- Financial – Families saved as much Rs. 200/- a month on their kerosene expenditure, stretching out their meager kerosene ration, and keeping them away from the kerosene black market.
- Health – the previously used ‘chimney’ or kerosene lamps produced a thick black smoke, which coated not only the walls of the house but their lungs as well, causing numerous respiratory diseases
- Quality of life- children could study longer, men and women were safer from predators and snakes while returning late from the fields, and household chores became easier even after sunset.
The list was endless. But that wasn’t what made the afternoon so special. It was the life stories of the narrators themselves that held us spellbound, and gave us all many reasons to smile.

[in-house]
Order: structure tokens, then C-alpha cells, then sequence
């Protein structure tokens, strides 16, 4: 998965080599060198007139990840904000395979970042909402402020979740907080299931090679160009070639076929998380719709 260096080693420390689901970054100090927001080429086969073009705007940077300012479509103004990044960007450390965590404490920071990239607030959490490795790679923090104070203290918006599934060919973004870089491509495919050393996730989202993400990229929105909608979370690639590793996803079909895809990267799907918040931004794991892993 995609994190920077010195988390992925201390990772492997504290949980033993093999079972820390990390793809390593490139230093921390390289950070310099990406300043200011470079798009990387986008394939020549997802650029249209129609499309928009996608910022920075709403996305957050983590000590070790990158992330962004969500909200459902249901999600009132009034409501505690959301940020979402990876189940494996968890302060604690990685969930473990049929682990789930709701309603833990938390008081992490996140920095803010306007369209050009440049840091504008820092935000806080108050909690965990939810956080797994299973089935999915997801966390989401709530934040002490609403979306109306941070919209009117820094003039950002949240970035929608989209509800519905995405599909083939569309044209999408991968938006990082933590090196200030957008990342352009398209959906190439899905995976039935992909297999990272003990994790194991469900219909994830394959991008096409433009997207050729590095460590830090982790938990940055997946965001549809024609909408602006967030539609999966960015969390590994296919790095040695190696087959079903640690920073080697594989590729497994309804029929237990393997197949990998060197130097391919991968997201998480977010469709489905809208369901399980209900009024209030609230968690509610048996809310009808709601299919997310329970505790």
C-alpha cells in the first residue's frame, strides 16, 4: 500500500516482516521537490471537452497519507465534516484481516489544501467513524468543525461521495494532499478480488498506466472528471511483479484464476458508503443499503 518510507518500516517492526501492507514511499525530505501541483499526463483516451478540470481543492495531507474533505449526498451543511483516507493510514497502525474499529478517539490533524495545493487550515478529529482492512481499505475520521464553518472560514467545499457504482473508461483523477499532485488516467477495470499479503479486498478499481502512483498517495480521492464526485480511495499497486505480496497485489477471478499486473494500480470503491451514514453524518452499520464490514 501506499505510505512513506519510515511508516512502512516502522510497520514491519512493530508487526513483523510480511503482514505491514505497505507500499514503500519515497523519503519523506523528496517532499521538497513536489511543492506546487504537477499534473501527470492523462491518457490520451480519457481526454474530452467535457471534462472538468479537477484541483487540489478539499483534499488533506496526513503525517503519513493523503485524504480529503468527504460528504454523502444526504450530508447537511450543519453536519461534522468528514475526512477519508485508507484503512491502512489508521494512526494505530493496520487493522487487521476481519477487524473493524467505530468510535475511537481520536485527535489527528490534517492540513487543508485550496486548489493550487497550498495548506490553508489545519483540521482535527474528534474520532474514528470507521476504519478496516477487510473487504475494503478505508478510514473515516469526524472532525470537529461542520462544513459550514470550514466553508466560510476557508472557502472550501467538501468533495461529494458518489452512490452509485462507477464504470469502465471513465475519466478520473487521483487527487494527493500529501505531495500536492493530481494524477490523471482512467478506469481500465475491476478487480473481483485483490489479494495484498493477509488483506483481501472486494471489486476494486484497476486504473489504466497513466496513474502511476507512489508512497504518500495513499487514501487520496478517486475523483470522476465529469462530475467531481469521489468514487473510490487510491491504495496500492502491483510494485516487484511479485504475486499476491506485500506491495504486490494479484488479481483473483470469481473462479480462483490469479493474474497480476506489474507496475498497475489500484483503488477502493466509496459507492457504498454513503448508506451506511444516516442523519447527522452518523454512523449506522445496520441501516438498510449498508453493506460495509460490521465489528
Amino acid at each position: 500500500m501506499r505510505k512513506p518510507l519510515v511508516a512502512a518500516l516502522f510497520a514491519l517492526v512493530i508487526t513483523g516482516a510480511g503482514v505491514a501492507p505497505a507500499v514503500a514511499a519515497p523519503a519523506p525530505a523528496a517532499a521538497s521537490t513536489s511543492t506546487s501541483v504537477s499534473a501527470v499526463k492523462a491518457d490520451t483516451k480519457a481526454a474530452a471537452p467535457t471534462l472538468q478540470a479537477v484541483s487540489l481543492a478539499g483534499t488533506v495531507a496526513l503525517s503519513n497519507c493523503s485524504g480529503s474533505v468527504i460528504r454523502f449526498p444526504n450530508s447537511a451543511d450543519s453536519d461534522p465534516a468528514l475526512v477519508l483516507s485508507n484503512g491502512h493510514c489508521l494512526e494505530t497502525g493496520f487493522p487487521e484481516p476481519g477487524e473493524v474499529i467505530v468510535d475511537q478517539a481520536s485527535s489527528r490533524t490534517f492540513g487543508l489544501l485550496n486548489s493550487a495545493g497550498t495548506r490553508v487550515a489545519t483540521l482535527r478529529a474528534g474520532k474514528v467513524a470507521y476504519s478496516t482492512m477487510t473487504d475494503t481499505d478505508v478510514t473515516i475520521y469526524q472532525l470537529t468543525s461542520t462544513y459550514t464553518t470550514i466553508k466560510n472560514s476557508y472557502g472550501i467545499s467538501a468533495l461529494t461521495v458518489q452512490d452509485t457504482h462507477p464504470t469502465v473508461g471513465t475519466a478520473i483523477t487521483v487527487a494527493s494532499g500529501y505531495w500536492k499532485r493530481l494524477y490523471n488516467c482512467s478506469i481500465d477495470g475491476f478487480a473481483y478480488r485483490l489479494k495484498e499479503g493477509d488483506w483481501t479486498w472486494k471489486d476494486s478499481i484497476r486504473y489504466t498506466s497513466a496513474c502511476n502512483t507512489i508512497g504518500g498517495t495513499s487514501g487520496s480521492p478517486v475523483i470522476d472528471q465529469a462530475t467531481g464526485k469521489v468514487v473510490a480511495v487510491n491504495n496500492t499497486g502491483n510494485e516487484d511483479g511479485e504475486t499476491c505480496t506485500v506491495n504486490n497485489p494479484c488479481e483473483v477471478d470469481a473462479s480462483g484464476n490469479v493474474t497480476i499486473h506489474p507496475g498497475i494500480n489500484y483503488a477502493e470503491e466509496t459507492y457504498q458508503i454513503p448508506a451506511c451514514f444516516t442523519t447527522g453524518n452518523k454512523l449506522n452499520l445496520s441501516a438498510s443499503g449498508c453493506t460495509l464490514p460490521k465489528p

Like the heartening tale of three sisters who married into the same family. This was my personal favorite, mainly because of the youngest sister’s kid who spent the entire interview standing on my lap playing “got your nose!” with MY nose!
What touched our hearts and made us believe that positive change is possible and that orthodox customs are not a matter of region or urbanism but a matter of mindset, was that the three girls not only continued their studies post marriage, but are encouraged and supported by their in-laws to do so. Anyone who is familiar with the bias against women studying/working after marriage even in urban India, will know what a huge deal this is.
Then there was the one legged farmer who refused to let his disability stop him from anything…tending to his field, taking care of his house, or any other activity…his clothes spotless white, his lined face with just a whisper of a smile, his turban adorned head held high.
Not to forget the goatherd with the dazzling broken toothed smile, regal gait, and a runaway goat! That almost ran over one of the Chirag team.
And finally, the shy 23 year old and her three kids (child marriage is real people, it isn’t polio! we haven’t vaccinated it away)